The Chapter 7 trustee sought to avoid a mortgage pursuant to 11 U.S.C. § 544 based on the absence of a proper certificate of acknowledgment in accordance with the requirements of Massachusetts law (Mass. Gen. Laws. Ch. 183, § 29). Specifically, the trustee alleged that the form of certificate was materially defective because it failed to include language indicating that the execution of the mortgage was the voluntary act of the mortgagor. The lender defendants asserted that the mortgage contains “proof of its due execution” in compliance Mass. Gen. Laws. Ch. 183, § 29, which permitted the mortgage’s recordation notwithstanding the absence of a certificate of acknowledgment. On Cross-Motions for Summary Judgment filed by the trustee and the lender defendants, the Bankruptcy Court authorized the trustee’s avoidance of the mortgage based on the absence of a valid certificate of acknowledgment. The Court noted that while Mass. Gen. Laws. Ch. 183, § 29 permits two alternatives for the recordation of a deed, the second alternative (a certificate of proof of due execution) requires evidence, the involvement of a court of record, and subscribing witnesses as set forth in Mass. Gen. Laws Ch. 183, §§ 34-41.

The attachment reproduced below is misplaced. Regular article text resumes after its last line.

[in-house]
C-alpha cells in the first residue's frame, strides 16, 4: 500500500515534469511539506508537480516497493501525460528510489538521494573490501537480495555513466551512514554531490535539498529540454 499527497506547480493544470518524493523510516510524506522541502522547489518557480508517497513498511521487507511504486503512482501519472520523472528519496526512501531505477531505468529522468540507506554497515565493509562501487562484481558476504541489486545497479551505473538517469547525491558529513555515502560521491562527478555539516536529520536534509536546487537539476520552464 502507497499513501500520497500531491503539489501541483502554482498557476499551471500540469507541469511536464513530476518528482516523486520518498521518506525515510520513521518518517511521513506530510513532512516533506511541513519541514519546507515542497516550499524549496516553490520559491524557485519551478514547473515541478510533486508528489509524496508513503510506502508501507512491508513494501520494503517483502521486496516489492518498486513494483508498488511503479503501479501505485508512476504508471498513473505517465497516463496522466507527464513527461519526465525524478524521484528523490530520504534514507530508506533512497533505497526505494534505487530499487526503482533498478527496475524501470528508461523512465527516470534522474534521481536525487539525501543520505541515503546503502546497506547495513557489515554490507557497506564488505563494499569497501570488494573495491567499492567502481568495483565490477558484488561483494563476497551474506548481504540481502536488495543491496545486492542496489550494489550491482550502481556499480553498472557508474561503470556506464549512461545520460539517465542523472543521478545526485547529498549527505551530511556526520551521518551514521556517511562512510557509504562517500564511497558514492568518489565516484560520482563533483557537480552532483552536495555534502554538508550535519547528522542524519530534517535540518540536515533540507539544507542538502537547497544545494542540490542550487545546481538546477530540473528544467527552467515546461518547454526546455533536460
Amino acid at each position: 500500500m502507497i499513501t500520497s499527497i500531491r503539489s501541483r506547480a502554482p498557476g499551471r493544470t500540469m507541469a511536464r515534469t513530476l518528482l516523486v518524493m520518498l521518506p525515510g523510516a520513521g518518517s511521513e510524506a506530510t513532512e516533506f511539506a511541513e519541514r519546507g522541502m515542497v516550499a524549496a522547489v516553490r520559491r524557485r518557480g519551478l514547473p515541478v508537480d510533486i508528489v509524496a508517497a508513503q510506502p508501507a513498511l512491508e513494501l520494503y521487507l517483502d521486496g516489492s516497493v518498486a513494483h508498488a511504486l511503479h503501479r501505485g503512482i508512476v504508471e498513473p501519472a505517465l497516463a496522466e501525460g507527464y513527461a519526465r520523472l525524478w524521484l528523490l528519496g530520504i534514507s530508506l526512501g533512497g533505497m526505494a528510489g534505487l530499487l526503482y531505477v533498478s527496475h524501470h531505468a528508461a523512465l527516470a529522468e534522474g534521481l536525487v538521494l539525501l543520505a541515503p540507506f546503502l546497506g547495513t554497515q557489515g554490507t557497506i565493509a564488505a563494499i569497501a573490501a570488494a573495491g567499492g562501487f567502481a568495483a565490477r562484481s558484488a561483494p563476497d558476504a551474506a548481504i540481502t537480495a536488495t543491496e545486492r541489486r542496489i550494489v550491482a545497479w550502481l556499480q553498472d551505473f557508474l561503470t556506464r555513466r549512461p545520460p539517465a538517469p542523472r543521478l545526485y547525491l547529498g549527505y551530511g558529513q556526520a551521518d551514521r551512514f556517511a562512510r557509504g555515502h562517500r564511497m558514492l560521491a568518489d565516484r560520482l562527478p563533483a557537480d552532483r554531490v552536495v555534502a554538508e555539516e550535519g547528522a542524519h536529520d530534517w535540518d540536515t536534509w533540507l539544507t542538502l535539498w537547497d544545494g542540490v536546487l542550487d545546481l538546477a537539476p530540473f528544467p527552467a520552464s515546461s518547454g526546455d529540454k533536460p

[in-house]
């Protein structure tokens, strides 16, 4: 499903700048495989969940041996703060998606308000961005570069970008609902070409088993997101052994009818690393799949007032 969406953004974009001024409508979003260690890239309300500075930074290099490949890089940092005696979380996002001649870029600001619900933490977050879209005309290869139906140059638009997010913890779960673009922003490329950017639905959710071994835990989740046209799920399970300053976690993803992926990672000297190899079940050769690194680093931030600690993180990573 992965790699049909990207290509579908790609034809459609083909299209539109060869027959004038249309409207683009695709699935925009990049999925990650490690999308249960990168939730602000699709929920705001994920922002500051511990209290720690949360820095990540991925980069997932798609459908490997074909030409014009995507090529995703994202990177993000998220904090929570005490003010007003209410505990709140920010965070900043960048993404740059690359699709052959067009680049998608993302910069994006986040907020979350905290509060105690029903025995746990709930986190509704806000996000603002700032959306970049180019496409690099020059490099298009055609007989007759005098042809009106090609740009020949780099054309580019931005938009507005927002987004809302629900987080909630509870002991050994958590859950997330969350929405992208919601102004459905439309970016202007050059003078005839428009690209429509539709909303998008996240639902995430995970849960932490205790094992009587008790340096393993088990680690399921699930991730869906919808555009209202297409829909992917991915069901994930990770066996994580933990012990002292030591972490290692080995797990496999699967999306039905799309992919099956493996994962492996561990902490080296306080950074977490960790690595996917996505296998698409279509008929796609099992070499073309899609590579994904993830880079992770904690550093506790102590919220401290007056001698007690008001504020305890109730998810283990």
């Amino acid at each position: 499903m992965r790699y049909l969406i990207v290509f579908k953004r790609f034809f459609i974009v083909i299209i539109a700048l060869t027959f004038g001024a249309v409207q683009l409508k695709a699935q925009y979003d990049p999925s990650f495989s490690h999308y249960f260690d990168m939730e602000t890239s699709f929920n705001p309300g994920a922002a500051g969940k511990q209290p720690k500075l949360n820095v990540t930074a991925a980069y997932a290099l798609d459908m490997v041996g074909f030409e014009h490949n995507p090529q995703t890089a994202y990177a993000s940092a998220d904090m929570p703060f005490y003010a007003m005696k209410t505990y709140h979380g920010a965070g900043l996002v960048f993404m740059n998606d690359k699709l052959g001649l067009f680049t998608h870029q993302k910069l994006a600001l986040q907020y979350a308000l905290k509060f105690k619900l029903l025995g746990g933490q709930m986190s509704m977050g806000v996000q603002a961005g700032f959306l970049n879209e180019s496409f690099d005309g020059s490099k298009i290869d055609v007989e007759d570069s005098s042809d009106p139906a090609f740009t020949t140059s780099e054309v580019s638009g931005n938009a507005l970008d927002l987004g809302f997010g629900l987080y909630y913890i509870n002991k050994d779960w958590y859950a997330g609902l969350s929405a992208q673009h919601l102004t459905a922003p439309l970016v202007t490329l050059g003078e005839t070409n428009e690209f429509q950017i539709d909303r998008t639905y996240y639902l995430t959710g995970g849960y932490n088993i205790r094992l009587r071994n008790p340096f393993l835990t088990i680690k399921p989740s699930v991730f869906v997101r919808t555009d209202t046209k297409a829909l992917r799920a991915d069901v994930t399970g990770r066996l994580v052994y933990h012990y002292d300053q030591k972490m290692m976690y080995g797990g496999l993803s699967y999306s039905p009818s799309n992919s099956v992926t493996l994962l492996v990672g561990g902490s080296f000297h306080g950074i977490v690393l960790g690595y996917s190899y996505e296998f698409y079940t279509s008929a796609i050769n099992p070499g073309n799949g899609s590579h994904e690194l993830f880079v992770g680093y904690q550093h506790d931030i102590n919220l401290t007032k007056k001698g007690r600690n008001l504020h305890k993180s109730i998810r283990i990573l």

Estate of Philip L. Lavallee by Christine Makara, Personal Representative v. Lavallee (In re Lavallee), Case No. 14-41386-MSH, Adv. P. No. 14-04088 (Aug. 20, 2015)
The defendant moved to dismiss the adversary proceeding (the “A.P.”) for lack of subject matter jurisdiction on the ground that his sister—who had filed the A.P. when she was the personal representative of their father’s estate—had been replaced. The new estate representative declined to substitute himself for the sister in the A.P., and the defendant alleged the sister no longer had standing to sue. In opposition, the sister moved to substitute herself in her personal capacity as a beneficiary of the estate. The Court applied the facts in evidence to the rules for intervention set out in Fed. R. Civ. P. 24(a)(2), made applicable by Fed. R. Bankr. P. 7024, and allowed the motion to intervene. The Court also found that Mass. Gen. Laws ch. 230, § 5 provided additional support for the conclusion that the sister had standing to sue to enforce the claims for the estate’s benefit because the new representative refused to pursue the action.
Greater Love Tabernacle Church of Boston, Massachusetts v. VFC Partners 18 LLC, Case No. 13-17099, Adv. P. No. 15-1031 (August 21, 2015)